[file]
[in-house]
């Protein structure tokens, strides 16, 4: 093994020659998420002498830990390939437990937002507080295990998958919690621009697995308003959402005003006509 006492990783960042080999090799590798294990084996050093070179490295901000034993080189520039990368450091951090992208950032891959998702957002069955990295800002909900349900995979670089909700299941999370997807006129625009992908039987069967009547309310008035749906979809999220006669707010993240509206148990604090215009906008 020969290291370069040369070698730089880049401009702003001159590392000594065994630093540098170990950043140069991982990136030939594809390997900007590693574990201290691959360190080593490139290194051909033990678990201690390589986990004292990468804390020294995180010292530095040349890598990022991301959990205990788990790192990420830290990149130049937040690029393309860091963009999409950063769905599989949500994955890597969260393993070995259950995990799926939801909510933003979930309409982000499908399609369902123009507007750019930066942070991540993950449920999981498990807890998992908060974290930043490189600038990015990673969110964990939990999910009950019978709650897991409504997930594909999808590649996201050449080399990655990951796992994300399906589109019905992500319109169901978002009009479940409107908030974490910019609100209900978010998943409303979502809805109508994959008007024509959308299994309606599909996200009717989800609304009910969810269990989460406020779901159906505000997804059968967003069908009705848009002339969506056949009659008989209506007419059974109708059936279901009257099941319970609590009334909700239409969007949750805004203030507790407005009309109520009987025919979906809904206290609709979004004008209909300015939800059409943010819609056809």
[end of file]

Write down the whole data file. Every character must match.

[in-house]
């Protein structure tokens, strides 16, 4: 093994020659998420002498830990390939437990937002507080295990998958919690621009697995308003959402005003006509 006492990783960042080999090799590798294990084996050093070179490295901000034993080189520039990368450091951090992208950032891959998702957002069955990295800002909900349900995979670089909700299941999370997807006129625009992908039987069967009547309310008035749906979809999220006669707010993240509206148990604090215009906008 020969290291370069040369070698730089880049401009702003001159590392000594065994630093540098170990950043140069991982990136030939594809390997900007590693574990201290691959360190080593490139290194051909033990678990201690390589986990004292990468804390020294995180010292530095040349890598990022991301959990205990788990790192990420830290990149130049937040690029393309860091963009999409950063769905599989949500994955890597969260393993070995259950995990799926939801909510933003979930309409982000499908399609369902123009507007750019930066942070991540993950449920999981498990807890998992908060974290930043490189600038990015990673969110964990939990999910009950019978709650897991409504997930594909999808590649996201050449080399990655990951796992994300399906589109019905992500319109169901978002009009479940409107908030974490910019609100209900978010998943409303979502809805109508994959008007024509959308299994309606599909996200009717989800609304009910969810269990989460406020779901159906505000997804059968967003069908009705848009002339969506056949009659008989209506007419059974109708059936279901009257099941319970609590009334909700239409969007949750805004203030507790407005009309109520009987025919979906809904206290609709979004004008209909300015939800059409943010819609056809």